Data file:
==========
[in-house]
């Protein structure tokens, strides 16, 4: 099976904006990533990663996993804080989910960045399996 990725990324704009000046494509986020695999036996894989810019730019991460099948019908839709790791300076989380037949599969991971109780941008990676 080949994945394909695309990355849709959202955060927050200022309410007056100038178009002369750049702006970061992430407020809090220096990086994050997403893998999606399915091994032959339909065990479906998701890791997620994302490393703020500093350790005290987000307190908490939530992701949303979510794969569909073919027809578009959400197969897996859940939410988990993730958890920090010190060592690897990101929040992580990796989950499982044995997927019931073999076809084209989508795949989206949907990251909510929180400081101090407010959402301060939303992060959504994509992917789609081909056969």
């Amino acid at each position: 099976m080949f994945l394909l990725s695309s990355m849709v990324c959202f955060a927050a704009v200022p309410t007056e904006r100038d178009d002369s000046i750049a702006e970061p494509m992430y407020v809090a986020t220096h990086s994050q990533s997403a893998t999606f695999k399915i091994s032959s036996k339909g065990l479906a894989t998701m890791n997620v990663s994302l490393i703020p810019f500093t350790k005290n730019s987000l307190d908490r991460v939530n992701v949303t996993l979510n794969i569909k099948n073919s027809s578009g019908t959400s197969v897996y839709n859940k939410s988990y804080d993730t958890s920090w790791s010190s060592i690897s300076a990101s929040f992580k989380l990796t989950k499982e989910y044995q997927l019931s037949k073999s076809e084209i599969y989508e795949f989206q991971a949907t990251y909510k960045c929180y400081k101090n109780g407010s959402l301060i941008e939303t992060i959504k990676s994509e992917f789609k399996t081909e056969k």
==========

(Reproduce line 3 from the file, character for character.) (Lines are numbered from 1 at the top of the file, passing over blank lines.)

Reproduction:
């Amino acid at each position: 099976m080949f994945l394909l990725s695309s990355m849709v990324c959202f955060a927050a704009v200022p309410t007056e904006r100038d178009d002369s000046i750049a702006e970061p494509m992430y407020v809090a986020t220096h990086s994050q990533s997403a893998t999606f695999k399915i091994s032959s036996k339909g065990l479906a894989t998701m890791n997620v990663s994302l490393i703020p810019f500093t350790k005290n730019s987000l307190d908490r991460v939530n992701v949303t996993l979510n794969i569909k099948n073919s027809s578009g019908t959400s197969v897996y839709n859940k939410s988990y804080d993730t958890s920090w790791s010190s060592i690897s300076a990101s929040f992580k989380l990796t989950k499982e989910y044995q997927l019931s037949k073999s076809e084209i599969y989508e795949f989206q991971a949907t990251y909510k960045c929180y400081k101090n109780g407010s959402l301060i941008e939303t992060i959504k990676s994509e992917f789609k399996t081909e056969k």